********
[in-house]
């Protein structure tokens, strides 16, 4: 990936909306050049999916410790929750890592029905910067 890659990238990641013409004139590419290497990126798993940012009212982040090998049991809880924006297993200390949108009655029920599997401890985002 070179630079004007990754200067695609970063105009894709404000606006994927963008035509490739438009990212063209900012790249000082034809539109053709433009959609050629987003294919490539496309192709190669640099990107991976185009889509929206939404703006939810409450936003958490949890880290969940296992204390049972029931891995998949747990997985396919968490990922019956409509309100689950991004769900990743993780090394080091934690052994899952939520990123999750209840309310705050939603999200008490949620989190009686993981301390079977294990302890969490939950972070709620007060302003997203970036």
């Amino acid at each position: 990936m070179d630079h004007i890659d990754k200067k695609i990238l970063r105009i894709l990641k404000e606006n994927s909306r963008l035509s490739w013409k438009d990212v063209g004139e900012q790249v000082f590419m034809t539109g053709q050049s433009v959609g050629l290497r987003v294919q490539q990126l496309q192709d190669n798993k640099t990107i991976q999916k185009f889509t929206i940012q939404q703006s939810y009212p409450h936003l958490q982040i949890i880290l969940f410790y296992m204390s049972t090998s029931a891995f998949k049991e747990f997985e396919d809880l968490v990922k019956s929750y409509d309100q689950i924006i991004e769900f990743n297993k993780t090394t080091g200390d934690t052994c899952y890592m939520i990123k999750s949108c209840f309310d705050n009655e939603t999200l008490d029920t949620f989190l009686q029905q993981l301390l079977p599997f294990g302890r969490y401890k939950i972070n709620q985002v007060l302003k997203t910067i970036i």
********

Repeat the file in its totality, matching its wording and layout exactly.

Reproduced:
[in-house]
């Protein structure tokens, strides 16, 4: 990936909306050049999916410790929750890592029905910067 890659990238990641013409004139590419290497990126798993940012009212982040090998049991809880924006297993200390949108009655029920599997401890985002 070179630079004007990754200067695609970063105009894709404000606006994927963008035509490739438009990212063209900012790249000082034809539109053709433009959609050629987003294919490539496309192709190669640099990107991976185009889509929206939404703006939810409450936003958490949890880290969940296992204390049972029931891995998949747990997985396919968490990922019956409509309100689950991004769900990743993780090394080091934690052994899952939520990123999750209840309310705050939603999200008490949620989190009686993981301390079977294990302890969490939950972070709620007060302003997203970036």
């Amino acid at each position: 990936m070179d630079h004007i890659d990754k200067k695609i990238l970063r105009i894709l990641k404000e606006n994927s909306r963008l035509s490739w013409k438009d990212v063209g004139e900012q790249v000082f590419m034809t539109g053709q050049s433009v959609g050629l290497r987003v294919q490539q990126l496309q192709d190669n798993k640099t990107i991976q999916k185009f889509t929206i940012q939404q703006s939810y009212p409450h936003l958490q982040i949890i880290l969940f410790y296992m204390s049972t090998s029931a891995f998949k049991e747990f997985e396919d809880l968490v990922k019956s929750y409509d309100q689950i924006i991004e769900f990743n297993k993780t090394t080091g200390d934690t052994c899952y890592m939520i990123k999750s949108c209840f309310d705050n009655e939603t999200l008490d029920t949620f989190l009686q029905q993981l301390l079977p599997f294990g302890r969490y401890k939950i972070n709620q985002v007060l302003k997203t910067i970036i």